View Full Version : Lyman 4500 die retaining nut is....
03-26-2005, 09:47 AM
making me nuts. I've replaced this nut 4 times now, twice in the last 2 weeks. :evil: What gives???? I'm using the Super Moly, this is a very soft lube, and I'm using dies that are at least .001" larger than bullet diameter. There ain't no pressure on this thing yet it keeps breaking. Is there a solution other than buying more nuts?
03-26-2005, 11:54 AM
I hesitate to ask, but could you be crossthreading it upon installation? I have the old 450, & have to start the nut by screwing it in backwards
to get the threads to start at the very beginning, in order to keep mine from crossthreading.
03-26-2005, 02:04 PM
I've had that trouble too, but go to great lengths to insure it is not crossthreaded before I run it down. The RCBS unit doesn't have this trouble. I'm going to talk to a machinist about the possibility of opening the thread bore and making a nut with more meat in it, the Lyman nut only has .020" of materialfrom the inside wall to the thread root, not a lot of material at all. If making this change is not feasable, I'm gonna save my pennies, get the RCBS tool, and at every opportunity tell folks how displeased I am with the Lyman tool.
03-26-2005, 04:41 PM
I have had same problem, to keep from cross threading, I place nut on the die with die about 1/2" out, then place nut wrench across top of sizing die, so the ram pushes on the wrench not the die, and gently lower handle to square nut with threads, just till it makes contact, then usually it will start square with threads. If I wipe extra lube from inside of nut and outside of die, it seems to help a bunch.
03-26-2005, 06:13 PM
Just so we are clear, the nut is not breaking because of being cross threaded, that is a seperate problem. The nut has been breaking at the jucture of the nut hex and the threaded shank. It simply breakswith no warning. I may get 50 bullets, I may several die changes and 300 bullets, but for no good reason the nut simply breaks. It is almost as if it is too hardas the shank that is left in the tool body is very brittle and snaps up into tiny peices if one is not careful. Aggravating.
03-26-2005, 07:03 PM
Lyman could be heat treating them too hard. You could try getting one cherry hot and then putting it in hot sand or something like that so it is covered and let it cool slowly. That will take some of the temper out of it and make it less brittle. Have you aksed Lyman about this problem. There is some pressure on the upstroke but it shouldn't break the nut like that. I've never broken a nut in my many years of casting. Mark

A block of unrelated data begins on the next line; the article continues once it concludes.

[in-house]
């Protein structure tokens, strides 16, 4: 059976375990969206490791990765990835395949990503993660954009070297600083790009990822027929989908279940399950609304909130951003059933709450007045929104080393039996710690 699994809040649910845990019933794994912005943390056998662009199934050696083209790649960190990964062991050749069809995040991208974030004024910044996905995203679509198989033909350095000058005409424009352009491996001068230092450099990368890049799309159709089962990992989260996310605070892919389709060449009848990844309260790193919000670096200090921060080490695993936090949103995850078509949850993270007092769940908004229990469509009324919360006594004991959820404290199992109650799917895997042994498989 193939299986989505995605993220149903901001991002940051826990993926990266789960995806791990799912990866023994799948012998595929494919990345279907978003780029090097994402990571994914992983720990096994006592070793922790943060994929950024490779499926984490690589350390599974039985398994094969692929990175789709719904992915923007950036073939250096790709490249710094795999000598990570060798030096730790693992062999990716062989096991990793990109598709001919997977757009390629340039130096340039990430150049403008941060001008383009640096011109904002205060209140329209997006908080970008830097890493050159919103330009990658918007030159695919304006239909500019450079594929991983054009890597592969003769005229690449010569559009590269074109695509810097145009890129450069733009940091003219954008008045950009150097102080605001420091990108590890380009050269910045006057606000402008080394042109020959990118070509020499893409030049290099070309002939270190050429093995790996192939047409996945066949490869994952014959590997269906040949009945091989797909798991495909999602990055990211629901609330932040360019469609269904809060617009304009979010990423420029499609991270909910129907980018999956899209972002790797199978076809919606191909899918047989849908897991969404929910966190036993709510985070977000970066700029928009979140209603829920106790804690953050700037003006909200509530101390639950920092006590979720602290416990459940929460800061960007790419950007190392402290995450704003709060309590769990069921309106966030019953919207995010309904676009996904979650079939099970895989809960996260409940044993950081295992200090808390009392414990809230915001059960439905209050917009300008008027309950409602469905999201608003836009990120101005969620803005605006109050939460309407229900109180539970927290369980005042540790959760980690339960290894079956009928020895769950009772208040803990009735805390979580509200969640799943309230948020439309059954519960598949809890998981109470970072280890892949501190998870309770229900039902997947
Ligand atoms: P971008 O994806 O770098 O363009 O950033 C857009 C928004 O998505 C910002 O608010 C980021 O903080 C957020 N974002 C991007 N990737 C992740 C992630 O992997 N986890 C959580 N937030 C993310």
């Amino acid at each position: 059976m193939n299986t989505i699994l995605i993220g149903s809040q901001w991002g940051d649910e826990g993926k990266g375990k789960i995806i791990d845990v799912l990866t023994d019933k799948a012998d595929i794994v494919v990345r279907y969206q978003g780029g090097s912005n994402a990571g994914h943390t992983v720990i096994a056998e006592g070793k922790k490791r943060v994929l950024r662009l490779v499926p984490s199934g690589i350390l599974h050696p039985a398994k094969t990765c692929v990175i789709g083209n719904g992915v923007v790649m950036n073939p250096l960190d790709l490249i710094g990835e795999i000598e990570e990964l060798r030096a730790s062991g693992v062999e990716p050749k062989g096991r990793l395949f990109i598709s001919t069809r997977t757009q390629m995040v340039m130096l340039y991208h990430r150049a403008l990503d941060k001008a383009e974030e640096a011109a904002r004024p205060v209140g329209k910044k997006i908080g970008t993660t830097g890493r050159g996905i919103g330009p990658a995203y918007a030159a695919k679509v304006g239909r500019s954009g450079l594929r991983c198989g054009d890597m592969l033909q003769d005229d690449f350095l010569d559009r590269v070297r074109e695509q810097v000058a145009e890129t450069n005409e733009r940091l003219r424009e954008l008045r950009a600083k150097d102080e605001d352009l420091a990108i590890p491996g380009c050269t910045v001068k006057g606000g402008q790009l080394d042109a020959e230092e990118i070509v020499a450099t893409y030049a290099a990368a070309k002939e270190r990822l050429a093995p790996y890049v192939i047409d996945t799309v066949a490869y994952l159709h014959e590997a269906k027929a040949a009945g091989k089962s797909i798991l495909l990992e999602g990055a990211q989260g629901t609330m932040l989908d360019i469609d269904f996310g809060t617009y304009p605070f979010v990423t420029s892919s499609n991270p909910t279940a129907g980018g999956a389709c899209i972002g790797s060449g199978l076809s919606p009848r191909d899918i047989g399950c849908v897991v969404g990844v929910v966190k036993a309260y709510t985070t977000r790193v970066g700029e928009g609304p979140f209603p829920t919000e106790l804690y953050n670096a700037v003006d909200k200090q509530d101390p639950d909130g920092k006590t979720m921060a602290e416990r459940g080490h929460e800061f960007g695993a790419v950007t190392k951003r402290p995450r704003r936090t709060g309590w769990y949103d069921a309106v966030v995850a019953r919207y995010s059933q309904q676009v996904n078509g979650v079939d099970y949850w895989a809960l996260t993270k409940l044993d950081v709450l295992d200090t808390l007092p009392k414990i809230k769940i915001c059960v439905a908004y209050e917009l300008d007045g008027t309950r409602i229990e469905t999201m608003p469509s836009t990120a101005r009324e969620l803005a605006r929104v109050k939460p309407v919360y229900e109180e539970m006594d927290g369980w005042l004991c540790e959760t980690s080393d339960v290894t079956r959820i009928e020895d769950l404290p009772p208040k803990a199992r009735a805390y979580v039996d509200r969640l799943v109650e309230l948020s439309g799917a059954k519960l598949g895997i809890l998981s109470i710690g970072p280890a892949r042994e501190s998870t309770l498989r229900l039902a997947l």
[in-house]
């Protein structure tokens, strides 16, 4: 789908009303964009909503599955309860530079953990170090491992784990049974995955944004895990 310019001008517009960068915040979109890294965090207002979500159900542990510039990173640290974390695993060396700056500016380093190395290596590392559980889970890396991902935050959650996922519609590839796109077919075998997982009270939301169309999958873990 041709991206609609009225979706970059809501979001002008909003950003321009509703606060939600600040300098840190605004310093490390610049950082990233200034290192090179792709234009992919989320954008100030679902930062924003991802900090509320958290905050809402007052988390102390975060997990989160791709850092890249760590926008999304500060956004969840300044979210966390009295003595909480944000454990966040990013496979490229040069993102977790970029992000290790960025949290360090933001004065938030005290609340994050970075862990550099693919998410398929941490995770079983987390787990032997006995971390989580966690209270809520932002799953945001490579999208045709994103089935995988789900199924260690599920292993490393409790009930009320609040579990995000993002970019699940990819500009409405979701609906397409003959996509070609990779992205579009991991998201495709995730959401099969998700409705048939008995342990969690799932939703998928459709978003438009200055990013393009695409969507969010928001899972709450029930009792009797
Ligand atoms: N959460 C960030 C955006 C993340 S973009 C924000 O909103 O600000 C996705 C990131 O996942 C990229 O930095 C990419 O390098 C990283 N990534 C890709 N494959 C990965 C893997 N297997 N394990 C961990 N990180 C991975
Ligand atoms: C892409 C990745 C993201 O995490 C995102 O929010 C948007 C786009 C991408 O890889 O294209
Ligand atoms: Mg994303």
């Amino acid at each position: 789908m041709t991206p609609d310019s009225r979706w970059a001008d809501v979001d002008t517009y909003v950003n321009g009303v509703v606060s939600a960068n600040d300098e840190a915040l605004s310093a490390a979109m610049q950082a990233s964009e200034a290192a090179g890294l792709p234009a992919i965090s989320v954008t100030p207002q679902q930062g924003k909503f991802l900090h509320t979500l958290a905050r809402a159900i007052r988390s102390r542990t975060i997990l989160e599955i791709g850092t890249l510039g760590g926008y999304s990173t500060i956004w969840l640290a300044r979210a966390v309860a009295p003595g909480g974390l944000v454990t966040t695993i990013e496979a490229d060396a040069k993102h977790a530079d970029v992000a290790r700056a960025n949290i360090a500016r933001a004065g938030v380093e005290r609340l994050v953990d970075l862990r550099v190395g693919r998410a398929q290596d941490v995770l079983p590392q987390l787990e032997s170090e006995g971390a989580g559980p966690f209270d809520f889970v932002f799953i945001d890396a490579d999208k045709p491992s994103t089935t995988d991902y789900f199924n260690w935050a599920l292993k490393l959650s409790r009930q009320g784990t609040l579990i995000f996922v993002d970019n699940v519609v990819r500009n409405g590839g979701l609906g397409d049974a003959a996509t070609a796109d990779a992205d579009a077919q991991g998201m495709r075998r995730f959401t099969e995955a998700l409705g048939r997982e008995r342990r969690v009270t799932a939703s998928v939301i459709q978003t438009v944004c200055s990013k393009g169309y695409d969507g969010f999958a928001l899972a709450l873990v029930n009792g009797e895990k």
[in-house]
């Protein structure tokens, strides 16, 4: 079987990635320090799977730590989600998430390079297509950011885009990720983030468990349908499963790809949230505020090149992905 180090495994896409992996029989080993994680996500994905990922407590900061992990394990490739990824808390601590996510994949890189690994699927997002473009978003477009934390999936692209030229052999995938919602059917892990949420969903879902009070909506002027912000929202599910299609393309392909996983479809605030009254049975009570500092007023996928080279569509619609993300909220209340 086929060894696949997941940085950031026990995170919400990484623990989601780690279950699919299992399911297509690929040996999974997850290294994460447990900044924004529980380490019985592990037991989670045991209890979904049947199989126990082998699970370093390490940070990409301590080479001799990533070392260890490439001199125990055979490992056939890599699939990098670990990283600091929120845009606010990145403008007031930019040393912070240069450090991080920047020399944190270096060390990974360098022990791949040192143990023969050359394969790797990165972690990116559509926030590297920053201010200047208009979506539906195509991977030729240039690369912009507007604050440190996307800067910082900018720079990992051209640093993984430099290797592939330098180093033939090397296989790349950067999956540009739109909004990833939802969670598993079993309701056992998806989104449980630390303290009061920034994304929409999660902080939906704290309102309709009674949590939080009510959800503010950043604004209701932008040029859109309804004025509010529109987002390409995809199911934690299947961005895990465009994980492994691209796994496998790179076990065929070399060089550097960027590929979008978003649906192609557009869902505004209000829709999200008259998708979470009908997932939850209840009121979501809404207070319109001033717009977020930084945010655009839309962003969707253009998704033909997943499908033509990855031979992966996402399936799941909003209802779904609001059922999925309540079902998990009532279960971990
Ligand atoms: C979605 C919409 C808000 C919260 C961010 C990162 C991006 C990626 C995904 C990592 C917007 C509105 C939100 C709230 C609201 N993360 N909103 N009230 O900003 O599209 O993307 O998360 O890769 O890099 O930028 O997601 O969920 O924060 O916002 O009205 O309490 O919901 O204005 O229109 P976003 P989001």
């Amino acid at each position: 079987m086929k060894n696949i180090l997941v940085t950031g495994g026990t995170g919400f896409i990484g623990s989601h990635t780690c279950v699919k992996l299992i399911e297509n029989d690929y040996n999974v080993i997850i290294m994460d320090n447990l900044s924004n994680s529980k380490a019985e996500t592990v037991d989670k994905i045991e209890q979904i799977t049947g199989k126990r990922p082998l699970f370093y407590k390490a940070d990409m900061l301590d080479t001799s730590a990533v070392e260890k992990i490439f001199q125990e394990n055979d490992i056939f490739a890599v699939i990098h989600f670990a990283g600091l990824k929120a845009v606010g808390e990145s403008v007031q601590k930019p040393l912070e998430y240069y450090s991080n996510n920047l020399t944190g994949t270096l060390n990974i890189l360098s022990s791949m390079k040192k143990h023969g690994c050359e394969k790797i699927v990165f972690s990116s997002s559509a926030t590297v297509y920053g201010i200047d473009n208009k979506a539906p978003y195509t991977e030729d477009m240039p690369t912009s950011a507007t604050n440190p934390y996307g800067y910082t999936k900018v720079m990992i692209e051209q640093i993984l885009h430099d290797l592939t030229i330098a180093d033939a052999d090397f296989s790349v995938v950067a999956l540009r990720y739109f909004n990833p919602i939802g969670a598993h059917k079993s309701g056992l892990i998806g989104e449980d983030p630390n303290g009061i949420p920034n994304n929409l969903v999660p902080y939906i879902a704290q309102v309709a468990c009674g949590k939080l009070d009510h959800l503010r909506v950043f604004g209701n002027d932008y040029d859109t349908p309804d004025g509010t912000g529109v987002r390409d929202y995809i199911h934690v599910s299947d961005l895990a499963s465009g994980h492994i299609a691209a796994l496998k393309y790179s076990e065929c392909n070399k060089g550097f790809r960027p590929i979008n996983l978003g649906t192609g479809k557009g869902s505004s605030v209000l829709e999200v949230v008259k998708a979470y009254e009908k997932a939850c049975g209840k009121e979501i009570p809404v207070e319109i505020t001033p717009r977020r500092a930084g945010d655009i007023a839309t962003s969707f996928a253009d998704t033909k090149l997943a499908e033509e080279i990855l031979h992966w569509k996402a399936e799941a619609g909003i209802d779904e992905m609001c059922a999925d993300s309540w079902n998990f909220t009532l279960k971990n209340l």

03-27-2005, 05:52 AM
If they are using a straight carbon steel or case hardening the nuts heathing them cherry red and cooling them in sand will take ALL the temper out of them. It is known as annealing.
03-27-2005, 03:50 PM
If the nut is too hard, set it on your lead pot set on about 600 degrees or just drop it in the molten lead for a half hour or so. Fish it out and set it on the edge of the pot and unplug the pot. Let the pot and nut cool down before messing with it. This will make the nut spring temper. :roll:
03-27-2005, 05:42 PM
It would be nice if we could set up a sticky post on heat treating, drawing, and tempering .
03-27-2005, 06:31 PM
Willbird, That is a good idea to have a thread on heat treatment,annealing etc. Probly do it in the gunsmithing section. Do we have "stickys" on this BB ?
03-27-2005, 09:00 PM
Do we have "stickys" on this BB ?
Yes indeed. I would encourage a real article however. Much easier to read,print and such.
Printing threads is a extreme waste of paper in my experience.
And articles are easy to keep track of for the host :wink:
03-28-2005, 08:20 AM
Ken, are you having any luck putting together the mish-mash I sent you into readable form?
03-28-2005, 04:16 PM
I sent Lyman a fax this morning explaining the problem. Haven't heard back as yet, I'll wait till Wednesday then I'm calling. I'm going back to pan lubing, I can do more in less time with less hassle, I'll probably get a few more nuts and simply use the machine to set gas checks as I only really need a few hundred of those a year. What a drag.
03-29-2005, 10:07 PM
Man, I thought I was the only one that couldn't thread that thing! I always have, and probably always will, HATE having to change sizing dies!
I keep looking for another Lyman 450 or RCBS lubrisizer. Maybe someday I'll have what I need. :?
As I recall their answer they use to heat treat this part but if they didn't get that exactly right it actually made breaking this part worse. So newer ones are NOT heat treated.
One other thing. Somewhere during the life of the 450, the preceeding model, Lyman really tightened up the specs on the outside diameter of their sizing dies. That means that the newest machines will not be able to handle all the older sizing dies. Just have to try it and see. I don't know if this could be adding to your problem or not.
I do know that I broke one of these parts and asked Lyman for a replacement. That replacement has been in the machine ever since.
04-12-2005, 05:18 AM
It would be nice if we could set up a sticky post on heat treating, drawing, and tempering .
Could post it as a file on the yahoo group
04-12-2005, 08:02 AM
A defective die retaining nut is a problem I fortunately have not seen. The other thng that is wrong with Lyman die retaining nuts is the fine thread. So far, going back to the middle 1960s, my Lyman 450s have not yet been crossthreaded. I always gently lower the ram onto the nut to push it square before attempting to tighten the nut. If there happens to be a top punch already installed, I put the Lyman wrench between the top punch and the nut.